Hydraulic Oil Coolers


A hydraulic oil cooler is a device that cools hydraulic oil in a hydraulic system. Commercial air cleaner This cooling is necessary because a continuous fluid flow through the system increases the fluid’s heat. If the fluid temperature reaches too high, it can cause excessive wear on hydraulic components. It is also possible for the fluid to overheat and cause cavitation. When this happens, the oil can break down and form particulates that can damage internal components.

These coolers are generally air or water-cooled. The type of cooler best suited for a hydraulic system depends on the heat load. Air-cooled units are the most common. They employ a powerful fan that forces air across a pipe coil. Water-cooled coolers are more compact and quiet.

Water-cooled units may offer various options for cooling tube sizes and baffle spacing. Some have temperature-control switches. Others come with a pressure and temperature bypass valve. You can use these products for a wide variety of applications. For example, auxiliary coolers are great for mulchers, wood splitters, and hydraulically driven attachments.

Hydraulic oil coolers are designed to minimize the deterioration of hydraulic oil. They also ensure that the temperature never reaches a point that can damage the seals or other components. Since the cooler’s temperature is always lower than the oil’s, the fluid’s viscosity is maintained at the desired level.

Choosing the right size is essential. The cooler’s capacity must be adequate to maintain the correct oil temperature. Undersized units can lead to higher temperatures. Also, a too-large cooler will increase the operation cost.

Generally, a cooler’s input power is measured in kilowatts or BTU/h. These figures are easier to understand than horsepower. To determine how much heat a unit will reject, divide the input power by the corresponding heat load. For example, if the input power is 100 kW, the amount of heat a unit will have to reject is approximately 20 kilowatts.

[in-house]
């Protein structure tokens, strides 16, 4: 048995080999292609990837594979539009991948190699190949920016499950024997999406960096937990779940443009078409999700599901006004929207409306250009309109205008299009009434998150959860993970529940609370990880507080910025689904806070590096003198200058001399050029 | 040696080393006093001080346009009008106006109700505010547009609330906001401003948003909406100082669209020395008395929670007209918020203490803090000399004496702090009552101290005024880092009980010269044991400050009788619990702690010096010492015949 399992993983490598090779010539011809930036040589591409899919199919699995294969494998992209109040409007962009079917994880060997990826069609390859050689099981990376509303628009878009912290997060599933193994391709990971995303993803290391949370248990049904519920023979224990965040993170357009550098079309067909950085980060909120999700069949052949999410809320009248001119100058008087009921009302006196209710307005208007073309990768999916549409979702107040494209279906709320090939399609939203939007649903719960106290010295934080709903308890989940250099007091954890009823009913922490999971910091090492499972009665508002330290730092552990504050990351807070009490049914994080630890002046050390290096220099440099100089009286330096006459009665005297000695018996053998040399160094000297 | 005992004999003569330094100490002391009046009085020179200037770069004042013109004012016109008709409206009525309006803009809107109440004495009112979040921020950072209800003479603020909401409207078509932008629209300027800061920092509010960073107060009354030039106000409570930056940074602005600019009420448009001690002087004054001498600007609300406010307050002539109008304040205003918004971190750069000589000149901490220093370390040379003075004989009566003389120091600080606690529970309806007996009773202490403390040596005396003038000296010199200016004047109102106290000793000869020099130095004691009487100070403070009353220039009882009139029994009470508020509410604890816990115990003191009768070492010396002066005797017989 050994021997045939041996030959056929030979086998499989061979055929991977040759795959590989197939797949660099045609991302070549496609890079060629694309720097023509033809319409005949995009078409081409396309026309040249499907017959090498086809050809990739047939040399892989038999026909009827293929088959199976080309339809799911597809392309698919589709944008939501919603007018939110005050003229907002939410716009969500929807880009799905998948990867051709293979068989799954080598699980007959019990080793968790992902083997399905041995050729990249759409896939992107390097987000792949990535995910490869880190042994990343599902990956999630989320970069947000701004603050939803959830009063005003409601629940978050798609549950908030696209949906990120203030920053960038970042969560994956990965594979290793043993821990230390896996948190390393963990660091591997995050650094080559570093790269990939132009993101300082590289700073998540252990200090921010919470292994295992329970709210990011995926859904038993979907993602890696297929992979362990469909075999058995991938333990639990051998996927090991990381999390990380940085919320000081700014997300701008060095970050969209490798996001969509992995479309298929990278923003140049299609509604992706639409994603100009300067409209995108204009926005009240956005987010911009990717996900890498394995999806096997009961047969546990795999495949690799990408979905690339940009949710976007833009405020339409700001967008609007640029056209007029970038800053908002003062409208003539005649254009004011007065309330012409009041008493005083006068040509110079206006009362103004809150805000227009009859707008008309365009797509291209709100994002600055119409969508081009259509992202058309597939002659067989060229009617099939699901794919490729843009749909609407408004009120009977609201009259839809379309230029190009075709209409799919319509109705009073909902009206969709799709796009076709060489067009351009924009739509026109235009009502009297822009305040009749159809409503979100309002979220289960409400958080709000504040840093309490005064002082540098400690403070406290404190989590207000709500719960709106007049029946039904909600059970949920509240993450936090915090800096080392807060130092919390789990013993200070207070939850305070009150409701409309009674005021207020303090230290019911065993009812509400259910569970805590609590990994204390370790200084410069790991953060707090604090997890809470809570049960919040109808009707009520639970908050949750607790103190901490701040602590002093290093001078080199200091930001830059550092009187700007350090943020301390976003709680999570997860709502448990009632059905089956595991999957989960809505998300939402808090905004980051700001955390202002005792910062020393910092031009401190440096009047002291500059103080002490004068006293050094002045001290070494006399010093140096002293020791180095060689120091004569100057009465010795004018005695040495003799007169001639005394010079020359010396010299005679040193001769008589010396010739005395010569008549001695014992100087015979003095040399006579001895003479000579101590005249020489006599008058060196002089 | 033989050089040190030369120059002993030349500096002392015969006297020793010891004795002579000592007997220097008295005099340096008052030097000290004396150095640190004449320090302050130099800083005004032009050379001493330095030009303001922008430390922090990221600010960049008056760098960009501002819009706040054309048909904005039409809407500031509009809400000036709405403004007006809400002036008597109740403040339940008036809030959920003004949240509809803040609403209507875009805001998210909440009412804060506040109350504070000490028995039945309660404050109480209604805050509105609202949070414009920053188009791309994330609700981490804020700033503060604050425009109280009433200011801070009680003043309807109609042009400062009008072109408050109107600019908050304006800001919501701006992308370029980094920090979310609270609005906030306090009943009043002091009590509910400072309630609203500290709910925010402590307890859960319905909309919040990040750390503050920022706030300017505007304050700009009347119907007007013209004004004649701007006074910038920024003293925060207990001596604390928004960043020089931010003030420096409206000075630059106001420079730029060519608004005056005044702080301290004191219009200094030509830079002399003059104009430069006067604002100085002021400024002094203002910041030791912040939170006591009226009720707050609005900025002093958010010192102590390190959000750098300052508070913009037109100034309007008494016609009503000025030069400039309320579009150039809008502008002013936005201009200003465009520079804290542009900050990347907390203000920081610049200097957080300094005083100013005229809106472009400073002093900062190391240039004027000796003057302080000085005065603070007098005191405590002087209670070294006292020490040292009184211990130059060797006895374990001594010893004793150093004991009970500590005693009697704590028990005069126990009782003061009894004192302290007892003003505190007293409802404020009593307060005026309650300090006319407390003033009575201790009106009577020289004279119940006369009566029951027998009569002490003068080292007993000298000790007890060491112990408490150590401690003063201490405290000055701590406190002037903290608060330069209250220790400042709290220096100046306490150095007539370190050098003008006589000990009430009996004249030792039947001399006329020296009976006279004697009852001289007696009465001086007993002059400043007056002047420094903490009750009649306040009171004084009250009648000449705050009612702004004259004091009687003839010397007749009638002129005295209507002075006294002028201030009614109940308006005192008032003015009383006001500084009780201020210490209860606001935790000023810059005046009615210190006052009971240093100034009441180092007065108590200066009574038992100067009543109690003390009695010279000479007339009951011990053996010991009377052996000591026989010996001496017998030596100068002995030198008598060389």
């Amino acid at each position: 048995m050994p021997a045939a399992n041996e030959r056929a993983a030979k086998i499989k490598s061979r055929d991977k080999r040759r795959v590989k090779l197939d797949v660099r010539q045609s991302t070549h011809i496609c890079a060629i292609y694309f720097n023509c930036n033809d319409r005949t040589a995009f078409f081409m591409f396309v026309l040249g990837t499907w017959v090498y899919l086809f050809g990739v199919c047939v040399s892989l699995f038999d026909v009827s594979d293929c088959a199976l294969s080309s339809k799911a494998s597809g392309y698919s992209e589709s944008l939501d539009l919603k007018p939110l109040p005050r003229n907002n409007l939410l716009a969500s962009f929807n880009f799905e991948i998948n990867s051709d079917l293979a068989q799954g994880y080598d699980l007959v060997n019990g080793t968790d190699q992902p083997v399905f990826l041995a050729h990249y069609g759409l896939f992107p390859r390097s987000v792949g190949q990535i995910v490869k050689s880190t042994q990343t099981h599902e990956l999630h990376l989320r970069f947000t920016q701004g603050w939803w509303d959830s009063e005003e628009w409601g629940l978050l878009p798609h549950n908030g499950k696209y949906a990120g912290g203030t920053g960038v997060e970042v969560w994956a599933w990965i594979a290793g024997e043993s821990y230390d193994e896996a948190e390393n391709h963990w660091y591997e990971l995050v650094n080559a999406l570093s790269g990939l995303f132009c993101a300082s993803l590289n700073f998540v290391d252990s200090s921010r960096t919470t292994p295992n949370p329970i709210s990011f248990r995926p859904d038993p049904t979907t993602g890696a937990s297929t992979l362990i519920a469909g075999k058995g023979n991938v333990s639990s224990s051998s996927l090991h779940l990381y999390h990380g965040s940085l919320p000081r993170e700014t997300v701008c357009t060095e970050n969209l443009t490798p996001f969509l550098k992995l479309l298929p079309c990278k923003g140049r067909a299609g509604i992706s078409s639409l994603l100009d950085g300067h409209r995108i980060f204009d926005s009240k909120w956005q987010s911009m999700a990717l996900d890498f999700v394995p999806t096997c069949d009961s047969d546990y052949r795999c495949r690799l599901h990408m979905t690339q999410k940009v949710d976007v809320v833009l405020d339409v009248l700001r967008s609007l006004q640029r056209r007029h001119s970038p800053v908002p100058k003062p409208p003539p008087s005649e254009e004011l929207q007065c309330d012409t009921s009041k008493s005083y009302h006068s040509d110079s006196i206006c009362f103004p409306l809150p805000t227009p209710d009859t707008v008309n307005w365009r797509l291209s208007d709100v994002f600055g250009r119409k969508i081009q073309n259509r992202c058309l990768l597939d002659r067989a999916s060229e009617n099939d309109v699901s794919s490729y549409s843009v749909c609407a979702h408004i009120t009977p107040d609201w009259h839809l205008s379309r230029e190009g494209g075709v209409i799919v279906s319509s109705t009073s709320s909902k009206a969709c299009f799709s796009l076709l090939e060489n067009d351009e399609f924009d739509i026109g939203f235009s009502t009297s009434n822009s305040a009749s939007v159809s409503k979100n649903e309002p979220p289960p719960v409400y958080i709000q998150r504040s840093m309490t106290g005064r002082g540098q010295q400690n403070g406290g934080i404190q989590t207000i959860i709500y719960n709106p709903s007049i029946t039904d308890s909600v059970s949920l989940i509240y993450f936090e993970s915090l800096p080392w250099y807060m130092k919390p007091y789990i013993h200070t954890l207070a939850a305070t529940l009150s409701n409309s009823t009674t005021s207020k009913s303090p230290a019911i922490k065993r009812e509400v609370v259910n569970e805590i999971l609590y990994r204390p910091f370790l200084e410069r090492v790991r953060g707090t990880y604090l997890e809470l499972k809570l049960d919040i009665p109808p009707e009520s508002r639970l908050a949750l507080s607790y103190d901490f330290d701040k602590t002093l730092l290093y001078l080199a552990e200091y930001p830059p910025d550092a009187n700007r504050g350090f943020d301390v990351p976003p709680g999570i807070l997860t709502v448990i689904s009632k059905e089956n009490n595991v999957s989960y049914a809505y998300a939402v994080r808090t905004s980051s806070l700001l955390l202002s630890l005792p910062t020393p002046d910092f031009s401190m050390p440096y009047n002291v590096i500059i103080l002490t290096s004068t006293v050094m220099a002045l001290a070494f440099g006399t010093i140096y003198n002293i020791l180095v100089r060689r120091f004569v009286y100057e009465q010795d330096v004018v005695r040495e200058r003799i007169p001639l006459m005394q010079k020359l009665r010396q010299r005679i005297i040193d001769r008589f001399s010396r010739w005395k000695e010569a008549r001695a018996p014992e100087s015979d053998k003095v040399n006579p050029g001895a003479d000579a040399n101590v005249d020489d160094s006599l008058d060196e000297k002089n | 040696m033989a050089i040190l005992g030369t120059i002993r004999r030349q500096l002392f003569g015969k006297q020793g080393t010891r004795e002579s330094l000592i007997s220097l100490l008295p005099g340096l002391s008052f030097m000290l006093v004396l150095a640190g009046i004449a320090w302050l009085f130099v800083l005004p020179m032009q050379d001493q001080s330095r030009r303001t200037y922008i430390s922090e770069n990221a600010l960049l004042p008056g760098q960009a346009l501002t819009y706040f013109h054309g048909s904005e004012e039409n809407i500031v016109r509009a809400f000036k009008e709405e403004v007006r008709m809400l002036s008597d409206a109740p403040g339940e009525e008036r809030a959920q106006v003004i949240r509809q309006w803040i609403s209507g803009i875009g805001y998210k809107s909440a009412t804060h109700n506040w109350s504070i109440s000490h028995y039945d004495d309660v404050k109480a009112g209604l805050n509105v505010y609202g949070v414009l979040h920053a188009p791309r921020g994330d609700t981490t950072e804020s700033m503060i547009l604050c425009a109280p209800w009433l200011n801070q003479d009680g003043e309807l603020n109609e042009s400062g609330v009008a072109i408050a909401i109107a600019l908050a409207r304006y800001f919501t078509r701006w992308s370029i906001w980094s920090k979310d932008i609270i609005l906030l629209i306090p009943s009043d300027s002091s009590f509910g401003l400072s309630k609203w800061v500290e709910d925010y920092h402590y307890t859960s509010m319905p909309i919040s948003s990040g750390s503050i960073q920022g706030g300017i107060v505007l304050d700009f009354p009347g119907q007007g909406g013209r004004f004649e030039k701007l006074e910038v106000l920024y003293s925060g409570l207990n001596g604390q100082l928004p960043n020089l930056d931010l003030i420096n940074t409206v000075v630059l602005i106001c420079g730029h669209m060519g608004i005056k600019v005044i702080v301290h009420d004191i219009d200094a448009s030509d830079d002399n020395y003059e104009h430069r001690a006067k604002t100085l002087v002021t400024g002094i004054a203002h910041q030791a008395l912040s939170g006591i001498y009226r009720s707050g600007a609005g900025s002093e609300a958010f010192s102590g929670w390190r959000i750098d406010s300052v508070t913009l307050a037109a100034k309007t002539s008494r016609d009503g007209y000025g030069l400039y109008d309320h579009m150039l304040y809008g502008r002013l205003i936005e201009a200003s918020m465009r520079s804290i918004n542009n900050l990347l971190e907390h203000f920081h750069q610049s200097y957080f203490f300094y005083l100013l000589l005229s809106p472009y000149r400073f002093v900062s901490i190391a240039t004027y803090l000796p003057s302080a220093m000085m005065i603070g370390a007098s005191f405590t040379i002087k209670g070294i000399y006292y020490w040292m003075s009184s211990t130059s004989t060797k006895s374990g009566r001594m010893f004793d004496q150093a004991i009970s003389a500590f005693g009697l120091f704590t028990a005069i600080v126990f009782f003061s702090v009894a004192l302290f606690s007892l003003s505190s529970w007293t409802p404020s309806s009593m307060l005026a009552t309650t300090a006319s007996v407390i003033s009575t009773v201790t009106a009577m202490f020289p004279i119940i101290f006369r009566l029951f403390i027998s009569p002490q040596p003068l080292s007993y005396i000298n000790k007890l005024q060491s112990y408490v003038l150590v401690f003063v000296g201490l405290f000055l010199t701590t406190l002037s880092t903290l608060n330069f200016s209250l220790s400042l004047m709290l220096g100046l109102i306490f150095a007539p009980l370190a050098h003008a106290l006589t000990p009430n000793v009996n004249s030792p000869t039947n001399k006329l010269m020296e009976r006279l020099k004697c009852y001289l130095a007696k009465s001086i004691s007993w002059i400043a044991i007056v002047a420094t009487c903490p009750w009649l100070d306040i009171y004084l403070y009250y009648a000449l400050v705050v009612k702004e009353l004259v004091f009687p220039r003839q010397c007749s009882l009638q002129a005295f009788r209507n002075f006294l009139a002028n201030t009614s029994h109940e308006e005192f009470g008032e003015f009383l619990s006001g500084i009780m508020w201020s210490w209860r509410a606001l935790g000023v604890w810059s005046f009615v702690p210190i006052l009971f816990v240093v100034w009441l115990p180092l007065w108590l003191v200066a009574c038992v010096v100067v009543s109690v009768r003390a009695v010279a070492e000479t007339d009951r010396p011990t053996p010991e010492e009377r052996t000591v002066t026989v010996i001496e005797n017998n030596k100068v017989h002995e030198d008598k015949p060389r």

Depending on the type of system, you may need to install heaters. For instance, a heater may be required if your system does not reach a minimum temperature before start-up. During wintertime, a heater is necessary to prevent freezing.

Hydraulic coolers come in several different designs. Typical designs include radiators and shell and tube heat exchangers. Shell and tube types contain oil-carrying pipes enclosed in a sealed shell. Various materials are used for the tubes. Cupronickel is the standard, but titanium and stainless steel are available as options.

Choosing a suitable cooler is a complicated process. In addition to the above considerations, you should consider the environmental conditions surrounding the equipment. Typically, these factors affect the overall performance of the system. Ensure that you choose a cooler that incorporates the latest technical features. An experienced installer will help you maximize your machine’s operations.

Whether you need a single or multi-circuit cooler, it is essential to ensure that the cooling is in a separate circuit from the reservoir. The cooling unit must handle viscosity, oil pressure, and heat transfer fluids.